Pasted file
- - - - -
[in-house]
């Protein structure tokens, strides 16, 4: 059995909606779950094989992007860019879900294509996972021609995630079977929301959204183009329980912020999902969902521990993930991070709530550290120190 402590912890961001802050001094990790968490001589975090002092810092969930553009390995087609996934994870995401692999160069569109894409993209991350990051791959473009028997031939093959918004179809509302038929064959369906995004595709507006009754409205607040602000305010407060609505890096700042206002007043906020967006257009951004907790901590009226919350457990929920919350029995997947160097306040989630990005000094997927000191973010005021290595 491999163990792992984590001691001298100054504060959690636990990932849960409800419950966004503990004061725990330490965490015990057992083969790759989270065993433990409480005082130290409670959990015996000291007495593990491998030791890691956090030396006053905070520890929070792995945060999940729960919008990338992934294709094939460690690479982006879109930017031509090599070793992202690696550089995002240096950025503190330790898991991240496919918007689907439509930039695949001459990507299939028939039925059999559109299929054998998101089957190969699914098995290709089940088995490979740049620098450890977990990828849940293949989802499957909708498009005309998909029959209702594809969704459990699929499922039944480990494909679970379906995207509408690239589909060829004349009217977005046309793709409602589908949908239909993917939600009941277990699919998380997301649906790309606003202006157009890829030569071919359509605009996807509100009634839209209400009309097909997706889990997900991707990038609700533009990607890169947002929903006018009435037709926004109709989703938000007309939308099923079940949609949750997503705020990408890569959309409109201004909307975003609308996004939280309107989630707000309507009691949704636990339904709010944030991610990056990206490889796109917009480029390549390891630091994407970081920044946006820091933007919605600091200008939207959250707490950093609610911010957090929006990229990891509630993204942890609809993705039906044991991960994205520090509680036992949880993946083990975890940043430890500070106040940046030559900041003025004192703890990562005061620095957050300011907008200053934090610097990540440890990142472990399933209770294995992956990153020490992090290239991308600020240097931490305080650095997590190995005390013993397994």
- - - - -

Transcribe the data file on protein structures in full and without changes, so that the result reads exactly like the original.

[in-house]
């Protein structure tokens, strides 16, 4: 059995909606779950094989992007860019879900294509996972021609995630079977929301959204183009329980912020999902969902521990993930991070709530550290120190 402590912890961001802050001094990790968490001589975090002092810092969930553009390995087609996934994870995401692999160069569109894409993209991350990051791959473009028997031939093959918004179809509302038929064959369906995004595709507006009754409205607040602000305010407060609505890096700042206002007043906020967006257009951004907790901590009226919350457990929920919350029995997947160097306040989630990005000094997927000191973010005021290595 491999163990792992984590001691001298100054504060959690636990990932849960409800419950966004503990004061725990330490965490015990057992083969790759989270065993433990409480005082130290409670959990015996000291007495593990491998030791890691956090030396006053905070520890929070792995945060999940729960919008990338992934294709094939460690690479982006879109930017031509090599070793992202690696550089995002240096950025503190330790898991991240496919918007689907439509930039695949001459990507299939028939039925059999559109299929054998998101089957190969699914098995290709089940088995490979740049620098450890977990990828849940293949989802499957909708498009005309998909029959209702594809969704459990699929499922039944480990494909679970379906995207509408690239589909060829004349009217977005046309793709409602589908949908239909993917939600009941277990699919998380997301649906790309606003202006157009890829030569071919359509605009996807509100009634839209209400009309097909997706889990997900991707990038609700533009990607890169947002929903006018009435037709926004109709989703938000007309939308099923079940949609949750997503705020990408890569959309409109201004909307975003609308996004939280309107989630707000309507009691949704636990339904709010944030991610990056990206490889796109917009480029390549390891630091994407970081920044946006820091933007919605600091200008939207959250707490950093609610911010957090929006990229990891509630993204942890609809993705039906044991991960994205520090509680036992949880993946083990975890940043430890500070106040940046030559900041003025004192703890990562005061620095957050300011907008200053934090610097990540440890990142472990399933209770294995992956990153020490992090290239991308600020240097931490305080650095997590190995005390013993397994």